Missio Dei and the Eucharistic Revival
On Mission for the Eucharist!
Dear Writers and Readers of Missio Dei,
I am excited about the launching of our new scripture reflections tomorrow on Ash Wednesday. The hope is that the writers of Missio Dei can provide content and insight for Catholics of varying interests. Our short reflections will give each reader an opportunity to engage the daily texts from the insights of our theologically trained writers who differ in their writing styles and theological concentrations will no doubt peel back the layers of Sacred Scripture for our readers.
In November of 2021, the United States Conference of Catholic Bishops approved a document titled The Mystery of the Eucharist in the Life of the Church. In response, Missio Dei has put into motion in solidarity with the Bishops of the United States a Eucharistic Revival Project. The project will be a compilation book of essays on the Eucharist by the writers of Missio Dei exploring the Eucharist from varying topics like Sacred Scripture to the Saints to Pope Francis. The goal for Missio Dei from its more than qualified writers is to release this testimony to the Eucharist for readers on December 8th, 2022.
Why is the Eucharistic Revival important? The Dogmatic Constitution on the Church from Vatican II, Lumen Gentium reminds us of the universal call to holiness of all believers. Furthermore, LG 40 reminds each one of us of the primacy of grace, “The followers of Christ are called by God, not because of their works, but according to His own purpose and grace.” It’s important to note the ecclesiology of Lumen Gentium which expresses the idea of the Church—not particularly the institution of the Church—but instead by its mystical sacrificial character of “followers of Christ” who are joined in the body of Christ together by virtue of their baptism. Although the institution is important as the ordinary transmitter of grace; before one can be called to the baptismal font and before their will can move them to assent to the faith—each person by grace must confront the proclamation of the Gospel.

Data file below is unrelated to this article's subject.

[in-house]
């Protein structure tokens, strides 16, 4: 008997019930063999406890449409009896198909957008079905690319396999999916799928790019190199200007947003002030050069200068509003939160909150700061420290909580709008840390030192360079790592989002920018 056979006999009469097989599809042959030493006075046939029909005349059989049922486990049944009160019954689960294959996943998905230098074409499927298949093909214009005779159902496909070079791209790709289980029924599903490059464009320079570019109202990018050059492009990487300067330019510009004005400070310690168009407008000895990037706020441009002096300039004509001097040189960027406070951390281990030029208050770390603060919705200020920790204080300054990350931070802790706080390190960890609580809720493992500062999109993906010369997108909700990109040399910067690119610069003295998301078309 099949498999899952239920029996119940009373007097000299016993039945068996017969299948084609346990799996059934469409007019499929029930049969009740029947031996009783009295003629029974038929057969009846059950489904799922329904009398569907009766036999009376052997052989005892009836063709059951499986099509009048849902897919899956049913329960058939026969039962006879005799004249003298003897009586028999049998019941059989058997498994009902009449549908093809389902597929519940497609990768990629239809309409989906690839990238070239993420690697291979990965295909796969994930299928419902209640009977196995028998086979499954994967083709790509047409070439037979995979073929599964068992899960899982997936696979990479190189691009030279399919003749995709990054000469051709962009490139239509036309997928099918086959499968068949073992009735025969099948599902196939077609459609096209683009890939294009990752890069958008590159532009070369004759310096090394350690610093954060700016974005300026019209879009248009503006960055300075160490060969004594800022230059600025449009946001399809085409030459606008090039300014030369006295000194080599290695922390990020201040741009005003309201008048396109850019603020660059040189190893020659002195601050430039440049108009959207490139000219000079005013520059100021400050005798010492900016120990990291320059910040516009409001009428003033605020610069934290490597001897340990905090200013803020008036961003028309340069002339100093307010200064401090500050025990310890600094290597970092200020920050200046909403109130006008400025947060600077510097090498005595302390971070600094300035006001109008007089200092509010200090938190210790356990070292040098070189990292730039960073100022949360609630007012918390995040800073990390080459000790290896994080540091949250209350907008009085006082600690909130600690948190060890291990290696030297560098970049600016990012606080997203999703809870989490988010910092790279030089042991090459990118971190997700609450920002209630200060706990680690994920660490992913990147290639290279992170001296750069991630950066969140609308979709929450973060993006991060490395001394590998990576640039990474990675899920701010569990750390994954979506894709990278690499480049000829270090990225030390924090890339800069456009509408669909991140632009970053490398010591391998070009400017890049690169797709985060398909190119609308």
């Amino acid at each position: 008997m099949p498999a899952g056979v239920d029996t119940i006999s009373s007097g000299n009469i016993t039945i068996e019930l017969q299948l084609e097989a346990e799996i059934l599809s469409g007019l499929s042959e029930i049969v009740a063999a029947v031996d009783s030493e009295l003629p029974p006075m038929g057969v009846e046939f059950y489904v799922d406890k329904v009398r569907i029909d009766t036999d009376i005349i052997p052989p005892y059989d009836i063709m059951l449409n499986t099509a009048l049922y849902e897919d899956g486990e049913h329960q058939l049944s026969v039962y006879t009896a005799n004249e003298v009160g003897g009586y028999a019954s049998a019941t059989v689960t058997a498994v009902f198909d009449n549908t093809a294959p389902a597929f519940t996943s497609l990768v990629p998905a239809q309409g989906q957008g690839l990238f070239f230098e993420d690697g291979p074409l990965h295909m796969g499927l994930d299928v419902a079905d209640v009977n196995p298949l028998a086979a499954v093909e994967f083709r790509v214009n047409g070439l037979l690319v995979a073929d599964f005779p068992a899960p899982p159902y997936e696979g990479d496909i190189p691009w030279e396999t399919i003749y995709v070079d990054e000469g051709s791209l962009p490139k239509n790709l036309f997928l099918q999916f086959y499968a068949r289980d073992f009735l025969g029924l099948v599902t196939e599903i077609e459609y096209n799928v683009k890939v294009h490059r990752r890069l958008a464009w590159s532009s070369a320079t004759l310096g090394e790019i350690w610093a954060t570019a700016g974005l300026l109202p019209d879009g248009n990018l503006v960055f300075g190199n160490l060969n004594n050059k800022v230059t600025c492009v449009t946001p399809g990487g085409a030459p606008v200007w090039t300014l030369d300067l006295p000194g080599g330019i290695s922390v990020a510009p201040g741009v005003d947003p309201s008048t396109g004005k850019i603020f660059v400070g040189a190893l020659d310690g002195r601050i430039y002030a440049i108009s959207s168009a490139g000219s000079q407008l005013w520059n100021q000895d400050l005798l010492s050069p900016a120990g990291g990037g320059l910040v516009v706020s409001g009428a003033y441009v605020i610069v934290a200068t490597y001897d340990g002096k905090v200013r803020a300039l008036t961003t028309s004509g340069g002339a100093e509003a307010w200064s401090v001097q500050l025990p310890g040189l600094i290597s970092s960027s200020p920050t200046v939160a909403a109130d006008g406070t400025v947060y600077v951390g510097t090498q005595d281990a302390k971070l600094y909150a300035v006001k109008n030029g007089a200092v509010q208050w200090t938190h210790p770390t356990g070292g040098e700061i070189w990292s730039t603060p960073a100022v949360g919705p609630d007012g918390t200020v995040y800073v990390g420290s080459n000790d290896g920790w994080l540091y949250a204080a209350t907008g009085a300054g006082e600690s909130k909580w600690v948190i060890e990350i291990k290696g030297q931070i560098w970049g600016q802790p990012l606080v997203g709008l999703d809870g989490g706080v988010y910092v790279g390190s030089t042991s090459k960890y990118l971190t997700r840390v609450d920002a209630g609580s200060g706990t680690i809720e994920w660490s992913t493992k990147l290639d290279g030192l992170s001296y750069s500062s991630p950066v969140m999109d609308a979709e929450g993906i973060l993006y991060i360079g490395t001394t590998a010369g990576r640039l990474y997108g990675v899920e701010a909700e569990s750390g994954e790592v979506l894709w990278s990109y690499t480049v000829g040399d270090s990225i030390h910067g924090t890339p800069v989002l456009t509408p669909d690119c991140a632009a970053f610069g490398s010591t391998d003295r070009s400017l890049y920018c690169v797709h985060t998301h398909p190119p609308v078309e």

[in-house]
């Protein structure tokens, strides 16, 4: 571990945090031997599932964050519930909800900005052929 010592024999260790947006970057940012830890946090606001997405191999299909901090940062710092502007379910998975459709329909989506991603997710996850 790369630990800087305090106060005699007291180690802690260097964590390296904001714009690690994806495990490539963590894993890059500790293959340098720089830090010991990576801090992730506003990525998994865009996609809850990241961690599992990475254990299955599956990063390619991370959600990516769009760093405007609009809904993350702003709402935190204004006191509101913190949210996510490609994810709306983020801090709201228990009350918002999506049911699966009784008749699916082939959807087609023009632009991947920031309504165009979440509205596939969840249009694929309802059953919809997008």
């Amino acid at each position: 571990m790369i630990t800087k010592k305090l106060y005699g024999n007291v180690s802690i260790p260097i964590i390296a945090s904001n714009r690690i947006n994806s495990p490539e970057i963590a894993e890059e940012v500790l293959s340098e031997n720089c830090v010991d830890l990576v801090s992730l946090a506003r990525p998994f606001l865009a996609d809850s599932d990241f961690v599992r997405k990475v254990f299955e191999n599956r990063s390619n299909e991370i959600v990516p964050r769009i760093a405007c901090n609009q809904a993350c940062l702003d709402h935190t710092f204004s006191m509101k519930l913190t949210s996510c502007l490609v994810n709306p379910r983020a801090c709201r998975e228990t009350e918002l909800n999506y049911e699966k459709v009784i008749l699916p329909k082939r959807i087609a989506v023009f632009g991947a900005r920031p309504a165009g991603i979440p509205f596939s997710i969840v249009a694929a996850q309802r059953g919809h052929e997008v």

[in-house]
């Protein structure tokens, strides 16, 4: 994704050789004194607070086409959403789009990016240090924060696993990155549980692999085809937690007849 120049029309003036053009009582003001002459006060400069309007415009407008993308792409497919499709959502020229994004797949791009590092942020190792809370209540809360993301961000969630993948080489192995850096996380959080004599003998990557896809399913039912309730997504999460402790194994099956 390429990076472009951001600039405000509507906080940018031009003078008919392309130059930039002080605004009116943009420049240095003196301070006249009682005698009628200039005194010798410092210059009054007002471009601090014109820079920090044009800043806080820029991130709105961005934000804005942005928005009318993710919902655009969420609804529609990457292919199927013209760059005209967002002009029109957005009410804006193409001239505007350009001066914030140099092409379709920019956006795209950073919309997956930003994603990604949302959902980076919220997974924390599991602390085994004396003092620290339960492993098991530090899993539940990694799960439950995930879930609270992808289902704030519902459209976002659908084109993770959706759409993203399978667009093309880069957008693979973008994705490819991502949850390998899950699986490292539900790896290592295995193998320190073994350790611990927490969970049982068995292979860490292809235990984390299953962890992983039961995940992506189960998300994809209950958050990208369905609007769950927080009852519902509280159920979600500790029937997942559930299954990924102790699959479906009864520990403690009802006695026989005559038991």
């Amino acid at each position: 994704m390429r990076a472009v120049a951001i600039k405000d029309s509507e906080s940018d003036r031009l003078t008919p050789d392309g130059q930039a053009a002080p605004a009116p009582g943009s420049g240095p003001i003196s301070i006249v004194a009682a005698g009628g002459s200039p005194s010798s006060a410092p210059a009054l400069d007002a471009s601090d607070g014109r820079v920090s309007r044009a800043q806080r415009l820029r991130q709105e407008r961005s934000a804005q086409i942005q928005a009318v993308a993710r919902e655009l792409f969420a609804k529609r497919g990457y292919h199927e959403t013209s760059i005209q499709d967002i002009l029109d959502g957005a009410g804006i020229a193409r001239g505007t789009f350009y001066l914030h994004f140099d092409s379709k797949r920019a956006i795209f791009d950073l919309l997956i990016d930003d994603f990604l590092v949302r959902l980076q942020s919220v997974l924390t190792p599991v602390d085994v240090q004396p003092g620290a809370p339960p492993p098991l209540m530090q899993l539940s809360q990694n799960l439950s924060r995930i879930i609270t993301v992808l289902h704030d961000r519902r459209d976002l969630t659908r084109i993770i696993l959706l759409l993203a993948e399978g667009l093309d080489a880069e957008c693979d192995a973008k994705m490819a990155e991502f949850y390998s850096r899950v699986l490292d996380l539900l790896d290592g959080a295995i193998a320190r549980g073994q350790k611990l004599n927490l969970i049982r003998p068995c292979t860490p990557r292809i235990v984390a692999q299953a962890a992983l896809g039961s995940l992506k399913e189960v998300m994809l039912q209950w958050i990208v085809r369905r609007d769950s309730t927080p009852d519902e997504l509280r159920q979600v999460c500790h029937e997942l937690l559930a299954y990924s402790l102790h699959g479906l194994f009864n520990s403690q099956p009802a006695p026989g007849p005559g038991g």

Jesus came into Galilee, proclaiming the gospel of God, and saying, “The time is fulfilled, and the kingdom of God is at hand; repent and believe in the gospel.” (Mk 1:14–15)
The Kingdom of God is at hand and Jesus Christ, in Himself, is the Kingdom of God. You who are burdened, tired, and weary God calls you to live a life of holiness. The life of holiness is not a burden—sin is the burden—because we cannot live this life without God’s grace. So, take upon His yoke! The dynamic of the Kingdom is one that is present in our lives by the coming of Jesus and continues in the present by the Holy Eucharist feeding the pilgrim church moving toward the eschaton of the Kingdom—moving toward the fullness of the Church in eternity.
Avery Cardinal Dulles reminds us, “In an adequate eschatological view of the Church, the theology of the word should be combined with a sacramental view and with an understanding of the mission of the Church to the larger human community.” (Dulles, Avery. Models of the Church, Image Classics, pp. 109-110)
The proclamation of the Gospel is in itself an eschatological event—it is the mission of the “followers of Christ.” The call of discipleship is a moment of discrimination, a choice of the love of thyself or the love of God. Let us continue to answer the call by proclaiming the salvation of Christ to every creature in the hope they may come to be saved by turning back toward God, being baptized, and sharing in the divine life by being spiritually fed by the most Holy Eucharist.